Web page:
At this juncture, it is extremely difficult to anticipate exactly how the ongoing turbulence in financial markets will impact T&T.

The Central Bank is still examining how these developments could impact on the economy of T&T. The Governor has informed me that the bank has no holdings of paper issued by any of these institutions. The very small proportion of the bank’s foreign assets that were being managed by these institutions are ring-fenced since they are not on the balance sheets of these institutions.

The Central Bank is now in touch with the commercial banks and the insurance companies to clarify whether these institutions had any direct exposures to the failed investment banks. Our preliminary indication is that it is minimal.

If there is any message that the current turmoil brings it is the critical importance for T&T to tighten the regulatory regime for all financial institutions. And for all financial institutions, banks and insurance companies, the message is the need to put in place adequate risk management strategies to protect from adverse developments.

Amendments to the Financial Institutions Act (FIA) and a new Securities Act are to be brought to Parliament immediately after the 2009 budget presentation.

The proposed amendments to the FIA clarify the Central Bank’s supervisory mandate, strengthen the office of the Inspector of Financial Institutions, and establish new prudential requirements to provide more effective oversight of significant investments.

The new Securities Industry Act provides for a more effective and encompassing regulatory regime in greater alignment with international best practice as set out by the International Organisation of Securities Commissions (IOSCO).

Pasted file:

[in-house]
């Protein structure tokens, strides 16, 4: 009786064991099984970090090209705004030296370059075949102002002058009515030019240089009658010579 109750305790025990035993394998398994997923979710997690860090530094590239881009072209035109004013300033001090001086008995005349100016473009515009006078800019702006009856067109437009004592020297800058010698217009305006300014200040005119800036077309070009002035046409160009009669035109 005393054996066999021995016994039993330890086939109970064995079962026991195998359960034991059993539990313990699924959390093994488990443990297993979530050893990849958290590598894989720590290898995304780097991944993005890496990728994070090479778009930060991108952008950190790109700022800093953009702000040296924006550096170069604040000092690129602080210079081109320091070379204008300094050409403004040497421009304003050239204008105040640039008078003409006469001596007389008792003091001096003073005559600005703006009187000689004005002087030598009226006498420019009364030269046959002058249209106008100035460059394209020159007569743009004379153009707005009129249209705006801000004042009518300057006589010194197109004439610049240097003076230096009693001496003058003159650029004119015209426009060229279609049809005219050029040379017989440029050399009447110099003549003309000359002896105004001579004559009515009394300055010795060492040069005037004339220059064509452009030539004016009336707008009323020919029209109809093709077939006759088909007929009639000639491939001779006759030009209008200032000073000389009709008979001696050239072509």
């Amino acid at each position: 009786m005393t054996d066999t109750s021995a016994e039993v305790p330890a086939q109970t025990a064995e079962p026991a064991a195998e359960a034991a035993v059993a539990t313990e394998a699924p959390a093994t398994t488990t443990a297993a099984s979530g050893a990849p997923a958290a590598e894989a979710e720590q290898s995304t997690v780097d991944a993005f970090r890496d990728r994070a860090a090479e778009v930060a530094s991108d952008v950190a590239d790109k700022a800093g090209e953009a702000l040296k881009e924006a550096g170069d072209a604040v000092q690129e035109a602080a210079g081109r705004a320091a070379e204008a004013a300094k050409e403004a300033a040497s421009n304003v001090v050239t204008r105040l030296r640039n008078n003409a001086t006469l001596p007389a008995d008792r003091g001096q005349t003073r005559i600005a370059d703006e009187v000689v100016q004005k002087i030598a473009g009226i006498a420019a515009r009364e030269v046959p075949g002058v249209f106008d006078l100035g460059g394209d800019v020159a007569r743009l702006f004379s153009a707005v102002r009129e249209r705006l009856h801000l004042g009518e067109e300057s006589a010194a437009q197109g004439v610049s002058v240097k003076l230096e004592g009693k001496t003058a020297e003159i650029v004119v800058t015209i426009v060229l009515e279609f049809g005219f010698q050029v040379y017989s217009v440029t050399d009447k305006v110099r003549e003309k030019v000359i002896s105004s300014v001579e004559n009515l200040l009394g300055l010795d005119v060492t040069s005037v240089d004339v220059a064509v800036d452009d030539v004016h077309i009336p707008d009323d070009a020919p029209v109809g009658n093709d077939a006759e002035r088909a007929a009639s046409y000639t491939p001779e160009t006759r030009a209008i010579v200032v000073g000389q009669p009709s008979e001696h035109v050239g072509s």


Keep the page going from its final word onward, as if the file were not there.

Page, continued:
Essentially, the new Securities Act will make T&T’s capital market significantly more attractive to both foreign and local investors.

The price of oil has fallen to US$95. As of now, the experts suggest that this decline is temporary but we would need to wait and see.

We fully expect oil prices to moderate as global growth subsides, but this decline in oil prices will be limited to the extent that current high prices reflect increasing production costs and market fundamentals.

Volatility has always been a characteristic of the oil market and our budgeting processes recognise this and it is for this reason that the oil price for the budget is determined on a moving average basis. It is our assessment that oil prices will align to market fundamentals over the medium term and therefore we do not believe that there is any need to revise the assumptions on which our budget is based.

It is perhaps heartening that T&T is facing this difficult situation with significantly less macroeconomic vulnerabilities that in past episodes of financial market disruption. In general, T&T has been operating on fiscal surpluses or near surplus positions for the past five years.

In addition, we have been constantly reducing our sovereign debt as a percentage of gross domestic product (GDP) and our exchange rate arrangements provide additional flexibility for such a situation.

“T&T’s economic performance has been remarkable in a regional context and in comparison to other energy producing economies.” This was the view expressed by the International Monetary Fund (IMF) following its 2007 Article IV consultation with T&T.

More recently, Standard & Poor’s Ratings Services raised T&T’s long-term foreign currency sovereign credit rating from A- to A, affirmed its A+ long-term local, its A-2 short-term foreign, and its A-1 short-term local currency sovereign credit ratings.

Standard and Poor’s cited the continued strengthening of the republic’s fiscal and external accounts on the back of an economy that had grown at an average of 9.3 per cent annually since 2003 and which according to the agency was expected to grow a further 7.0 per cent in 2008.

It is also worth remembering that while our financial system is quite robust by any standard, it is still at an early stage of development.

Perhaps that is our strength in this particular situation as our exposure to the international financial system is not yet large enough to make us vulnerable to such contagion effects.